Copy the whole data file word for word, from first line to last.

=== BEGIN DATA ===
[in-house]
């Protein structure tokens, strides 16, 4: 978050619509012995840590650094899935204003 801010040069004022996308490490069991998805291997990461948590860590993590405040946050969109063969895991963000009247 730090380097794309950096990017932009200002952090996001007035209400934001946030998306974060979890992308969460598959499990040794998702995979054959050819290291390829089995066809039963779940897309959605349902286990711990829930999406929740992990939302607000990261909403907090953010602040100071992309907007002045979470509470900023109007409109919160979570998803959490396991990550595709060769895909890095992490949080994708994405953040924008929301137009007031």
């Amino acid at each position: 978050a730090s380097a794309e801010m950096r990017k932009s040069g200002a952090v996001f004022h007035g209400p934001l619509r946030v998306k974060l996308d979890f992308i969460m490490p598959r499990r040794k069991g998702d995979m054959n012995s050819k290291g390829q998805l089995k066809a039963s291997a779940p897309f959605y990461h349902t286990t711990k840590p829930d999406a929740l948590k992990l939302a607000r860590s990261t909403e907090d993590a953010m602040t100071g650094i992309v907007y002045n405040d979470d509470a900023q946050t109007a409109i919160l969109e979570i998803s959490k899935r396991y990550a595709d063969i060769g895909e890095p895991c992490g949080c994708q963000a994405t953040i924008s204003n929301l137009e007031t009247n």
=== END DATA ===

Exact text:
[in-house]
């Protein structure tokens, strides 16, 4: 978050619509012995840590650094899935204003 801010040069004022996308490490069991998805291997990461948590860590993590405040946050969109063969895991963000009247 730090380097794309950096990017932009200002952090996001007035209400934001946030998306974060979890992308969460598959499990040794998702995979054959050819290291390829089995066809039963779940897309959605349902286990711990829930999406929740992990939302607000990261909403907090953010602040100071992309907007002045979470509470900023109007409109919160979570998803959490396991990550595709060769895909890095992490949080994708994405953040924008929301137009007031």
């Amino acid at each position: 978050a730090s380097a794309e801010m950096r990017k932009s040069g200002a952090v996001f004022h007035g209400p934001l619509r946030v998306k974060l996308d979890f992308i969460m490490p598959r499990r040794k069991g998702d995979m054959n012995s050819k290291g390829q998805l089995k066809a039963s291997a779940p897309f959605y990461h349902t286990t711990k840590p829930d999406a929740l948590k992990l939302a607000r860590s990261t909403e907090d993590a953010m602040t100071g650094i992309v907007y002045n405040d979470d509470a900023q946050t109007a409109i919160l969109e979570i998803s959490k899935r396991y990550a595709d063969i060769g895909e890095p895991c992490g949080c994708q963000a994405t953040i924008s204003n929301l137009e007031t009247n």